Who is Rosie Assoulin?

How can it be possible that Rosie Assoulin does not have a Wikipedia page? Or is it that I have poor research skills? Cause as of today, December 15, 2019, I can’t seem to find a Wikipedia on this up and coming (or has she already came?) designer….That had to be bad English right there. But yea. I can’t find her on Wikipedia. Surely, she has a big enough profile that she should have a Wikipedia page? Cause how else can I write an article about her when I can’t find her on Wikipedia? Where will I get all my information? And then when you go to her own website, you can’t find an About US page. Like, seriously, Rosie, did you do this on purpose to preserve your privacy? Or is this just to frustrate a nosy blogger like me who wants to know all about you?

Well, from what I can glean from the scant sources I was able to find, is that Rosie Assoulin is a NYC based designer who launched her brand in 2014 in New York. It is a sustainable luxury brand, known for its amazing gowns some of which were worn by celebrities like Rihanna and Beyoncé (per Businessoffashion.com). Because it is a luxury brand you can expect to find her stuff at the usual places such as Farfetch.com, Sakfifthavenue.com, mytheresa.com, Modi Operandi, and net-a-porter, among others.

An FIT (Fashion Institute of Technology) drop out, Rosie Assoulin is an artist at heart uses who her art in her work, which is fascinating. She has some iconic pieces already in her portfolio such as her watercolor print dress and her watercolor ball skirt, both of which replicate her watercolors onto fabrics and turn them into spectacular fashions.

Ms. Assoulin is relatively new to the industry. She interned and worked for several notable brands before striking out on her own – and it appears that she had great trepidation about the move, before finally deciding to just taking the plunge. Today, she has made her mark as an evening wear designer, but she does design everything from resort wear to shoes, to fabulous blouses to fabulous accessories. She is not known so much as a “basics” designer, however. Not according to Vogue. Here is what Vogue had to say about the designer’s style:

« In a way, that makes her low-key daywear pieces feel more noteworthy. She should pat herself on the back for never falling into the trap of designing “basics”; instead, she has a knack for upgrading simple items—cargo pants, linen suits, poplin dresses—with special fabrics, unique embellishments, or outsize silhouettes, all without veering into fussy or unwearable territory. » https://www.vogue.com/fashion-shows/resort-2020/rosie-assoulin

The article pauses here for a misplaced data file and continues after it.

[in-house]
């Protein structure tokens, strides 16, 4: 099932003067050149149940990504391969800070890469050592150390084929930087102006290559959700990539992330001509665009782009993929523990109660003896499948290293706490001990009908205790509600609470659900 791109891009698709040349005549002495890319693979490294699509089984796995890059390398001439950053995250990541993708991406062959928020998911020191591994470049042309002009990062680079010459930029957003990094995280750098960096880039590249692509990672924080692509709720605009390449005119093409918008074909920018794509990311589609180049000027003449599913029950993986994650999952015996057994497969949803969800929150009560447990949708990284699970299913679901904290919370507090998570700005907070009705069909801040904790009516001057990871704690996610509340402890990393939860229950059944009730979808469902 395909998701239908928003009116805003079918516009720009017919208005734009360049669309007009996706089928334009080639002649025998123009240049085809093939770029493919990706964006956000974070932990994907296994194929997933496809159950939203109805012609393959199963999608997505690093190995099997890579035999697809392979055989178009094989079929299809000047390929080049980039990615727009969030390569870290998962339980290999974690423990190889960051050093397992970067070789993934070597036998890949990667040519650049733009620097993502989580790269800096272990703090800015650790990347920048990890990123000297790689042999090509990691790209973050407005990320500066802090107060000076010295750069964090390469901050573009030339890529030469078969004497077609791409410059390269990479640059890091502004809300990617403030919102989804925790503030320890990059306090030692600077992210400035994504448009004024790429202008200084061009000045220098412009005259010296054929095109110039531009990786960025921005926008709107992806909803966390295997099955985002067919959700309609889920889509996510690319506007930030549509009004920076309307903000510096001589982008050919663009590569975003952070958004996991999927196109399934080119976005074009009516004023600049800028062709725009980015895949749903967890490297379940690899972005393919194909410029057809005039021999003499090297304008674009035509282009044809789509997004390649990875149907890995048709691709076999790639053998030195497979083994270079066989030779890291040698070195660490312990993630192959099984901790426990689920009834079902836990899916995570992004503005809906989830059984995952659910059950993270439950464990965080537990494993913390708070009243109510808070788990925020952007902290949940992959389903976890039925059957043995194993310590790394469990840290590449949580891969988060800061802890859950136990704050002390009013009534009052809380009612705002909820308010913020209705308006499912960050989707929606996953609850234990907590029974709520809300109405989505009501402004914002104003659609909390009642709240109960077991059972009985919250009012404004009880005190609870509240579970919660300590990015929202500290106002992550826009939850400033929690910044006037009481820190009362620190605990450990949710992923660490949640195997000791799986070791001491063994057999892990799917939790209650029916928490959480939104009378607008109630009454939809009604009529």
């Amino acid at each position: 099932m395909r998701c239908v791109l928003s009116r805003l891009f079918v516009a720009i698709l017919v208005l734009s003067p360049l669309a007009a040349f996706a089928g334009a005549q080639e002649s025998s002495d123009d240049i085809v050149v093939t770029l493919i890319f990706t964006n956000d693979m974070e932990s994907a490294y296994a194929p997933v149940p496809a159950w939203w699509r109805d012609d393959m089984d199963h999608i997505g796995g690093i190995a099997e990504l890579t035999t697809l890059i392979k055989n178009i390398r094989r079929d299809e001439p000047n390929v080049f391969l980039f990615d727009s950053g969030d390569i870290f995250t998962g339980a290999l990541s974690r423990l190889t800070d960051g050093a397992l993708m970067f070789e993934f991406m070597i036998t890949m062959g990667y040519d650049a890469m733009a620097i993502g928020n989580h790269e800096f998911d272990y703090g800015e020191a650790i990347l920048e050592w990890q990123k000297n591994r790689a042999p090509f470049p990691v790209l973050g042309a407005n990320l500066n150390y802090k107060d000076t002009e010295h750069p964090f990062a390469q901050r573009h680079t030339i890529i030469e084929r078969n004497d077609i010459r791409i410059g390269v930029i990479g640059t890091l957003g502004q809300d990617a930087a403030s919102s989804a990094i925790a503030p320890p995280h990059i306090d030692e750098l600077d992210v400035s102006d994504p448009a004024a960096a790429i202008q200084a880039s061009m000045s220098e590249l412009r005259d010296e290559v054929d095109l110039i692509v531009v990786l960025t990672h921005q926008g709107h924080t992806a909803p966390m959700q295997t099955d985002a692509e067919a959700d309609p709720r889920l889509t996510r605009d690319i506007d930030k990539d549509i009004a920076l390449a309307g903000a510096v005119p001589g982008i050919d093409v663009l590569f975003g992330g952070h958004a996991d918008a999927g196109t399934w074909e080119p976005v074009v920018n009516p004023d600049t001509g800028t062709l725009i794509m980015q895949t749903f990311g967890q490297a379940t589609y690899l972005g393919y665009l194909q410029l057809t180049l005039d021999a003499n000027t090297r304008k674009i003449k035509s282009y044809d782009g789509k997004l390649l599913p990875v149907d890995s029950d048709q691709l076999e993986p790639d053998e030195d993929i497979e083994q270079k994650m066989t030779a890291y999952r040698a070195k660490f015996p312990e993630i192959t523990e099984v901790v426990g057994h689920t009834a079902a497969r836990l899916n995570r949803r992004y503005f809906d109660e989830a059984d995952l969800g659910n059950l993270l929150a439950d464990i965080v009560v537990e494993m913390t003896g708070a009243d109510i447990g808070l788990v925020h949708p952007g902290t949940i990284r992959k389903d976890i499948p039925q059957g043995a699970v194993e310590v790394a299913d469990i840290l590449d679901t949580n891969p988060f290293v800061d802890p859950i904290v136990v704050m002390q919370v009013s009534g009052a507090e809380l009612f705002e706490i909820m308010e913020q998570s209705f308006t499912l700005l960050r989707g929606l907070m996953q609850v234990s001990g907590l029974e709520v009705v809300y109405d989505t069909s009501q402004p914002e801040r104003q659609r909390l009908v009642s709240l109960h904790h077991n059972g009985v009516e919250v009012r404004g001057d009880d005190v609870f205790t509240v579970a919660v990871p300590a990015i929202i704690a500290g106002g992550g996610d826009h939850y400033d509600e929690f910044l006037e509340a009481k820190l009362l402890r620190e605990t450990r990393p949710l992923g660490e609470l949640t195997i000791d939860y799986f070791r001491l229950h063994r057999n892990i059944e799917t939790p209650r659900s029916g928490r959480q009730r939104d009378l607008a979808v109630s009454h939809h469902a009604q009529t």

Notably, the clothes are not cheap and neither are they necessarily suitable for everyday wear, such as going to work or the supermarket or something like that. As noted, they are not wholly “basics.” This can really limit a brand and make it hard for the bottom line when you are competing with fast fashion brands like Zara and Uniqlo and others. Which is probably why the designer has expanded her brand to include a more accessible line of clothing and accessories called By Any Other Name.  This is probably as close as Assoulin has come to designing a line of Basic wear. According to Elle.com, the designer had this to say about her new collection: “Meant for every woman, this succinct edit of everyday essentials is designed with comfort in mind in New York and crafted in Europe,” the designer explained. “Timeless yet directional, each item is thoughtfully designed to stand alone or fit seamlessly into an existing wardrobe, which can be built upon season after season.” https://www.elle.com/fashion/shopping/g27089251/rosie-assoulin-by-any-other-name-collection/

To be frank, the line is not exactly priced for, say, the shopper who typically would buy from Zara and H&M. Prices for these pieces go from $695 to $1295. She is not exactly targeting students on a budget or working women who earn average salaries (although, I think I read that she has payment plans that allow shoppers to pay for items over time). Be that as it may, this is definitely, and unapologetically not a brand for the masses.

Rosie has won several prestigious fashion awards, and enjoys collaborations with the likes of Swarovski from which, according to the Businessoffashion.com, she won the Swarovski’s Collective Award in 2016.

As for her friends, she is apparently quasi BFF with the likes of Leandra Medine whom we profiled here.